A playful nod to 80’s adventure films that finds a group kids spending the night in an abandoned jail for a school fundraiser. Things take a chilling turn when their chaperone vanishes just as a vicious beast attacks
If you dig Glee and the High School Musical flicks, you just might like Big Bad. If you’re waiting with bated breath for the new seasons of all your favorite Nickelodeon shows, you’ll probably really enjoy Big Bad. And if you’re twelve years old and a fan of overproduced, underacted, and minimally-plotted PG-ish pseudo-horror, then odds are you’ll love Big Bad.
For the rest of you, enter this movie-going experience at your own risk.
Admittedly, that might be a harsher assessment than Big Bad deserves. After all, its production values suggest a bigger budget than the filmmakers likely enjoyed, leading to the conclusion that its director and technical crew probably over-performed relative to their resources, which is to their credit. The script provides legitimate moments of adolescent angst and even a solid bit of humor, even if it generally follows a simple one-two set-up-punchline formula. And, in the end, the movie will likely frighten and please a certain narrow segment of the audience.
But even if it is intended to appeal to a younger demographic—the modern incarnation of the original Goonies fans or the kids who would have been wowed by Disney’s Escape to Witch Mountain if they’d only been born thirty years earlier—Big Bad’s slick production values and genuine sense of fun just aren’t enough to overcome its flaws.
Big Bad opens with an over-extended prologue in which a hard-luck teenager, an aggressively sexy stranger, and her why-is-he-SO-angry brother are stalked and attacked by a mysterious creature in the woods. From there—literally nearly 20% of the way into the movie—we get a highly-designed, stylish title credits sequence, which then gives way at long last to the main story. When a small group of students—Donny, Crystal, and Chase (smells like a love triangle!)—agree to spend one night in an abandoned prison for a school fundraiser, they find themselves trapped and hunted by an big, bad, inhuman beast, with only their wits and the machinations of a highly expedient script to save them. That the thing in the woods is likely a lycanthrope is suggested by the strains the playfully ominous tune “Big Bad Wolf” (written by Sam Watson and performed by Steve Azar) over the opening images; by the conveniently-timed disappearance of the kids’ teacher and chaperone, Professor Howell; and by the sinister pans and cutaways to the bright, full moon hovering in the sky. But mystery and misdirection abound, raising and sustaining the question of whether this is a traditional werewolf movie, a ghost story, or something else entirely…all the way until the film’s final scenes. When a third act twist finally does come, though, the whole point is more of a headscratcher than it is a revelation, leading to an ill-timed dose of overdone talky exposition just when the suspense and conflict should be ramping up.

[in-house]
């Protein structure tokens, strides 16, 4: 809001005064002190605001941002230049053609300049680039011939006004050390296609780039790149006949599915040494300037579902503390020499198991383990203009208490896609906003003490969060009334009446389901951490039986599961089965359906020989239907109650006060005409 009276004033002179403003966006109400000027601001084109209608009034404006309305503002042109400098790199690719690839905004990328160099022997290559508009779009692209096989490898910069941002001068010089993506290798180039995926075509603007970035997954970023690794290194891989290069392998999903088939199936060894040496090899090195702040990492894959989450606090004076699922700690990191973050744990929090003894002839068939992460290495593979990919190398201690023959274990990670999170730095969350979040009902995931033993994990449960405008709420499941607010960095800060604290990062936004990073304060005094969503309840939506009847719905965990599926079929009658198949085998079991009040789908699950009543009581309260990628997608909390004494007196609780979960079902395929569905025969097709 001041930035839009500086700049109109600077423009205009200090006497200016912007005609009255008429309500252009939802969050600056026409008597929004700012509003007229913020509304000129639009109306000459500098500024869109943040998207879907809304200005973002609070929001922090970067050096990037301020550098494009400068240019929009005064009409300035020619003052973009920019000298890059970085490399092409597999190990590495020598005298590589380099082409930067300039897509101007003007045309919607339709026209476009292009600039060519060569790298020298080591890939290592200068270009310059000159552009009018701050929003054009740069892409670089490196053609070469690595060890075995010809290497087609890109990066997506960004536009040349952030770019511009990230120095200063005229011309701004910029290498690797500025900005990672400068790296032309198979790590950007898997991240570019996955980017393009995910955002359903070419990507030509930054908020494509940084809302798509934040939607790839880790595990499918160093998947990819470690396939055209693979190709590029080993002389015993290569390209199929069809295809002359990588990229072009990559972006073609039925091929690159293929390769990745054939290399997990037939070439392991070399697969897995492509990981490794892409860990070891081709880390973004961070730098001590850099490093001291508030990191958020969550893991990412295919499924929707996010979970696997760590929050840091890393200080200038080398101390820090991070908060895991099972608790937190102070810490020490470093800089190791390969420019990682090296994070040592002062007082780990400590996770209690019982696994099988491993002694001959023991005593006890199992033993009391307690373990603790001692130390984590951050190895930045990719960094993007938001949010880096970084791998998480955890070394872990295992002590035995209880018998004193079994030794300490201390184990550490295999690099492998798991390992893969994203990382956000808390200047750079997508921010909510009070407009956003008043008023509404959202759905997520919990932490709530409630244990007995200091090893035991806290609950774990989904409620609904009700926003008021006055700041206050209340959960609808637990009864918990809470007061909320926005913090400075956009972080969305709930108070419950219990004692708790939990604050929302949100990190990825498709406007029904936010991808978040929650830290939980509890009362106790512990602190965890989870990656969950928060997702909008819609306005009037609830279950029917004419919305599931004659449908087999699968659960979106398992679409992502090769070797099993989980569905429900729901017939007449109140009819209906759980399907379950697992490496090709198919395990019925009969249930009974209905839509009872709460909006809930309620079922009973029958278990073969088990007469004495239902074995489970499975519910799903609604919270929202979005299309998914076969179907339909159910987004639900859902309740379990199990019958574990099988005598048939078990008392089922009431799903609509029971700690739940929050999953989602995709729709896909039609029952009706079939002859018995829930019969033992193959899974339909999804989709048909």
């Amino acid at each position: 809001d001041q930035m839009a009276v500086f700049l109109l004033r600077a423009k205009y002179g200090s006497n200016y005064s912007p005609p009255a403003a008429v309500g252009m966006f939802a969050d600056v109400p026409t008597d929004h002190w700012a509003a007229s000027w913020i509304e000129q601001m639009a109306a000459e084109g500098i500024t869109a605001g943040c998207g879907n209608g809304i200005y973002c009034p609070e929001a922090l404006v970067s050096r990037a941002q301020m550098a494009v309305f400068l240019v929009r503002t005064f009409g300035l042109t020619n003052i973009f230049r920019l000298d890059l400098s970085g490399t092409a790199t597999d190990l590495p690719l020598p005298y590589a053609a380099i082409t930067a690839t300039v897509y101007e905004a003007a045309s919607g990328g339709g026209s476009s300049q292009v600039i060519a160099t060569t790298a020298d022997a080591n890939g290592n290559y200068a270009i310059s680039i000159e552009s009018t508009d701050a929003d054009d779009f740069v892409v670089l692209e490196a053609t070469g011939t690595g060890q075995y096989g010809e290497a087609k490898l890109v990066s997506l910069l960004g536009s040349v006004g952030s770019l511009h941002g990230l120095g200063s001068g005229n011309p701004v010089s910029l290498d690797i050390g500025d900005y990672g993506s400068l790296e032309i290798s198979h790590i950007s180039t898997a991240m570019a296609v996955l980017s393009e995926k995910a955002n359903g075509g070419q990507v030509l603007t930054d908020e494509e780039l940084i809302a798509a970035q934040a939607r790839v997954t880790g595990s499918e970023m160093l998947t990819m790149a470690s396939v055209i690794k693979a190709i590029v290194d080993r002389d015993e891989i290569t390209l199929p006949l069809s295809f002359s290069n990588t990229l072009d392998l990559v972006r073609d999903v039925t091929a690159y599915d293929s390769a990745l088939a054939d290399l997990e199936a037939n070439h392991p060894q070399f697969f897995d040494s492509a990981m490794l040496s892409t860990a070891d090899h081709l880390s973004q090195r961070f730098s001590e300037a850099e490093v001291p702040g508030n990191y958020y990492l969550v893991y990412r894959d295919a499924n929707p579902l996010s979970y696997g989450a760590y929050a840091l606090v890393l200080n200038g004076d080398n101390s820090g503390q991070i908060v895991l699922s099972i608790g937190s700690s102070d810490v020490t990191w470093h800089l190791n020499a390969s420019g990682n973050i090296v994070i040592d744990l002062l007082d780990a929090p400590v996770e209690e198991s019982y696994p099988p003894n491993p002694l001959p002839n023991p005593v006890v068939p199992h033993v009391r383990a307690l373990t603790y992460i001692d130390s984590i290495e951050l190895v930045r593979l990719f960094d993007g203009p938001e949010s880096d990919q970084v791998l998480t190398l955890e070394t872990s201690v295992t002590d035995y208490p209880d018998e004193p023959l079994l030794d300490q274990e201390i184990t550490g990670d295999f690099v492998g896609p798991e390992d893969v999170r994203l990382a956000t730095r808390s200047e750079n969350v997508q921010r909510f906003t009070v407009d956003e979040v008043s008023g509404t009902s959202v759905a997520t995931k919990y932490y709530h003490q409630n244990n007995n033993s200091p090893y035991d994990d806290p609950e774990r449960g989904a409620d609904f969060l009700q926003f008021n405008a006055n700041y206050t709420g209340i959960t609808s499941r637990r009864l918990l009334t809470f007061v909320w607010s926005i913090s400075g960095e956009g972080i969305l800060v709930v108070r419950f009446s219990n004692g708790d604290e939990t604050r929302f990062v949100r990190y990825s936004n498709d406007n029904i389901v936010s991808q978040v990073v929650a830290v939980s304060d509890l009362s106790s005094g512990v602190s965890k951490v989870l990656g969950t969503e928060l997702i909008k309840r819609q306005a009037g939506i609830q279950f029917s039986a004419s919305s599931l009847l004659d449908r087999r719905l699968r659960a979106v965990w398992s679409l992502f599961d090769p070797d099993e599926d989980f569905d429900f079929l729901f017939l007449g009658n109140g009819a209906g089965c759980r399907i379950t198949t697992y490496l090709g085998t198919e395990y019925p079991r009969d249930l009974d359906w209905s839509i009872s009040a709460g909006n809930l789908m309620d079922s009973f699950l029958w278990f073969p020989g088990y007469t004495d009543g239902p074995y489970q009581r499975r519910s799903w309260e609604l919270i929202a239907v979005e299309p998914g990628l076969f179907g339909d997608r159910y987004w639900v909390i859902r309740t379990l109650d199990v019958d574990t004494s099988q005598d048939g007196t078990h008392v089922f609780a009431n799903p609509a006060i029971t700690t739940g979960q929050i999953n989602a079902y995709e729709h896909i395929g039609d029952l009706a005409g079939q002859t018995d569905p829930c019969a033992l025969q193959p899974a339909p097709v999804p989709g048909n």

Director Opie Cooper (who also co-edited the film with Justin Lutsky and co-wrote the script with Danny Dauphin, who plays Professor Howell) made his bones in advertising and as Creative Director for Eyevox Entertainment, the film’s production company and “Mississippi’s largest film and video production company.” Despite a handful of shorts and a whole lot of TV ads to his credit, Big Bad is Cooper’s first feature film, and the production values are legitimately top notch.
Cooper has clearly recruited a crew of top production professionals, who have assembled a fast-paced, slick, relatively kinetic product. The camera constantly sweeps and dollies and cranes around the characters, providing motion and momentum even when the story and performances don’t. The angles and editing engender suspense and surprise the way that a good thriller should. And the other technical elements almost all go off without a hitch. Even the performances—despite being single-note and essentially unidimensional—are technically sound though entirely uninspiring. In fact, the whole thing feels like one overlong, overproduced advertisement guaranteed to knock ‘em dead at the regional Addy Awards.
As a monster movie, though, Big Bad may work for audiences in the early stages of middle school—and there is certainly nothing wrong with that, they need monster movies, too!—but for moviegoers older or younger than that, it just never seems to find its stride. Much of the movie is perfectly suited for younger kids, but a surprisingly gruesome and bloody climax will likely be too intense for the preteen crowd. Likewise, despite its modestly nostalgic pleasures and adequate creature design, it will likely fail to inspire or engage the postpubescent viewer.
Big Bad is, indeed, relatively big, and it is certainly not bad; but in the end, there is little to scare or interest the mature or seasoned horror fan.